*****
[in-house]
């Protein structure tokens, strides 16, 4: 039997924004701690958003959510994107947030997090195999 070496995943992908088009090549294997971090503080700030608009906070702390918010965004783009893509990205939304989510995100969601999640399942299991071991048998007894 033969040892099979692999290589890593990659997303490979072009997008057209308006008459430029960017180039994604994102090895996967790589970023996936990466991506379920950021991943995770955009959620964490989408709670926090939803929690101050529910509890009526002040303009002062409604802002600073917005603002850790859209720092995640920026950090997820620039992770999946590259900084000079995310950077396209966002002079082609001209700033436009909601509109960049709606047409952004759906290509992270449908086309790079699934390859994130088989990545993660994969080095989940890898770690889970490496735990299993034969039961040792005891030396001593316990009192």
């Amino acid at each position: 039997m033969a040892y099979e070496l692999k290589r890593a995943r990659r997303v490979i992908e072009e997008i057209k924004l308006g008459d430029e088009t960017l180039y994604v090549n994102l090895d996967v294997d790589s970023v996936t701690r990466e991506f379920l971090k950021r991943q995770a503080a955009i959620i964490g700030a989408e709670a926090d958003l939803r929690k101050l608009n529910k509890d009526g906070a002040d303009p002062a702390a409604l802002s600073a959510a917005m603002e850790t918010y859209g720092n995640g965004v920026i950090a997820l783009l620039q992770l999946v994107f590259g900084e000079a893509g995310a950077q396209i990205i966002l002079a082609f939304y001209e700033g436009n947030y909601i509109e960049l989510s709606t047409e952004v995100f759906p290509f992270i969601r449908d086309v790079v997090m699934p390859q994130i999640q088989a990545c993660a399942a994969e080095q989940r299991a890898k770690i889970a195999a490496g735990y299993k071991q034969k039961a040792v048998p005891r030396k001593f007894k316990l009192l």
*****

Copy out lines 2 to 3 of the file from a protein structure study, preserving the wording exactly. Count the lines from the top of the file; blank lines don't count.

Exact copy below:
């Protein structure tokens, strides 16, 4: 039997924004701690958003959510994107947030997090195999 070496995943992908088009090549294997971090503080700030608009906070702390918010965004783009893509990205939304989510995100969601999640399942299991071991048998007894 033969040892099979692999290589890593990659997303490979072009997008057209308006008459430029960017180039994604994102090895996967790589970023996936990466991506379920950021991943995770955009959620964490989408709670926090939803929690101050529910509890009526002040303009002062409604802002600073917005603002850790859209720092995640920026950090997820620039992770999946590259900084000079995310950077396209966002002079082609001209700033436009909601509109960049709606047409952004759906290509992270449908086309790079699934390859994130088989990545993660994969080095989940890898770690889970490496735990299993034969039961040792005891030396001593316990009192």
């Amino acid at each position: 039997m033969a040892y099979e070496l692999k290589r890593a995943r990659r997303v490979i992908e072009e997008i057209k924004l308006g008459d430029e088009t960017l180039y994604v090549n994102l090895d996967v294997d790589s970023v996936t701690r990466e991506f379920l971090k950021r991943q995770a503080a955009i959620i964490g700030a989408e709670a926090d958003l939803r929690k101050l608009n529910k509890d009526g906070a002040d303009p002062a702390a409604l802002s600073a959510a917005m603002e850790t918010y859209g720092n995640g965004v920026i950090a997820l783009l620039q992770l999946v994107f590259g900084e000079a893509g995310a950077q396209i990205i966002l002079a082609f939304y001209e700033g436009n947030y909601i509109e960049l989510s709606t047409e952004v995100f759906p290509f992270i969601r449908d086309v790079v997090m699934p390859q994130i999640q088989a990545c993660a399942a994969e080095q989940r299991a890898k770690i889970a195999a490496g735990y299993k071991q034969k039961a040792v048998p005891r030396k001593f007894k316990l009192l």